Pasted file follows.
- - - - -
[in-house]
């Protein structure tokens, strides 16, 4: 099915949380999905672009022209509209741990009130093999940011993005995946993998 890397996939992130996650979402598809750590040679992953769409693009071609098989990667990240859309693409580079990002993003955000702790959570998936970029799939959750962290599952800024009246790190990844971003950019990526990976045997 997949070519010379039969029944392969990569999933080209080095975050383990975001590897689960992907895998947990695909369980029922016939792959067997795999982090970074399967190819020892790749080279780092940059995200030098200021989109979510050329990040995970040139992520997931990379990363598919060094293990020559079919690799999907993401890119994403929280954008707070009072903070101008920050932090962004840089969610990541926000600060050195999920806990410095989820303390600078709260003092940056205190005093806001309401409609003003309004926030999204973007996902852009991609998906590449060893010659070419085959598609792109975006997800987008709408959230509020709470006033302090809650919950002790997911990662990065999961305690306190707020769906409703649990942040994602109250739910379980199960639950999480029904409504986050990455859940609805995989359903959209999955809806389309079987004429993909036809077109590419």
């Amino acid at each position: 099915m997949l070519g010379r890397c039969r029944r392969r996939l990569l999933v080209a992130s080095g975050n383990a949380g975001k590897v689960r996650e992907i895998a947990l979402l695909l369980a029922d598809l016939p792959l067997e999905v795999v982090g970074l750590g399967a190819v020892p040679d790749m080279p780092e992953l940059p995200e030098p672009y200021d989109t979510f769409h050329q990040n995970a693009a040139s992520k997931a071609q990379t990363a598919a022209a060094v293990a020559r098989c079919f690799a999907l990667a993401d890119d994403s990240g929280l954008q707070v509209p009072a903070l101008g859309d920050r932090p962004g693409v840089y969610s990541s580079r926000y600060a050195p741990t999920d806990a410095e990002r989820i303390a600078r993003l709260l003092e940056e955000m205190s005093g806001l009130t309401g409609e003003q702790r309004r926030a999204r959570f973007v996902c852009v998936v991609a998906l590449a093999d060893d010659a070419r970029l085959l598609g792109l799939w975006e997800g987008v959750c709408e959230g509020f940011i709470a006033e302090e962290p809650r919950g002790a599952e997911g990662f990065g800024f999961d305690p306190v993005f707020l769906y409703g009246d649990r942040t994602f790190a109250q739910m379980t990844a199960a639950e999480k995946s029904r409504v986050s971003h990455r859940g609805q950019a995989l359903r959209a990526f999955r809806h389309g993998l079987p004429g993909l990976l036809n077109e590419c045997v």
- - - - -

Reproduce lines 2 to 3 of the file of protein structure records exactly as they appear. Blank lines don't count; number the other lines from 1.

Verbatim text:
């Protein structure tokens, strides 16, 4: 099915949380999905672009022209509209741990009130093999940011993005995946993998 890397996939992130996650979402598809750590040679992953769409693009071609098989990667990240859309693409580079990002993003955000702790959570998936970029799939959750962290599952800024009246790190990844971003950019990526990976045997 997949070519010379039969029944392969990569999933080209080095975050383990975001590897689960992907895998947990695909369980029922016939792959067997795999982090970074399967190819020892790749080279780092940059995200030098200021989109979510050329990040995970040139992520997931990379990363598919060094293990020559079919690799999907993401890119994403929280954008707070009072903070101008920050932090962004840089969610990541926000600060050195999920806990410095989820303390600078709260003092940056205190005093806001309401409609003003309004926030999204973007996902852009991609998906590449060893010659070419085959598609792109975006997800987008709408959230509020709470006033302090809650919950002790997911990662990065999961305690306190707020769906409703649990942040994602109250739910379980199960639950999480029904409504986050990455859940609805995989359903959209999955809806389309079987004429993909036809077109590419």
């Amino acid at each position: 099915m997949l070519g010379r890397c039969r029944r392969r996939l990569l999933v080209a992130s080095g975050n383990a949380g975001k590897v689960r996650e992907i895998a947990l979402l695909l369980a029922d598809l016939p792959l067997e999905v795999v982090g970074l750590g399967a190819v020892p040679d790749m080279p780092e992953l940059p995200e030098p672009y200021d989109t979510f769409h050329q990040n995970a693009a040139s992520k997931a071609q990379t990363a598919a022209a060094v293990a020559r098989c079919f690799a999907l990667a993401d890119d994403s990240g929280l954008q707070v509209p009072a903070l101008g859309d920050r932090p962004g693409v840089y969610s990541s580079r926000y600060a050195p741990t999920d806990a410095e990002r989820i303390a600078r993003l709260l003092e940056e955000m205190s005093g806001l009130t309401g409609e003003q702790r309004r926030a999204r959570f973007v996902c852009v998936v991609a998906l590449a093999d060893d010659a070419r970029l085959l598609g792109l799939w975006e997800g987008v959750c709408e959230g509020f940011i709470a006033e302090e962290p809650r919950g002790a599952e997911g990662f990065g800024f999961d305690p306190v993005f707020l769906y409703g009246d649990r942040t994602f790190a109250q739910m379980t990844a199960a639950e999480k995946s029904r409504v986050s971003h990455r859940g609805q950019a995989l359903r959209a990526f999955r809806h389309g993998l079987p004429g993909l990976l036809n077109e590419c045997v």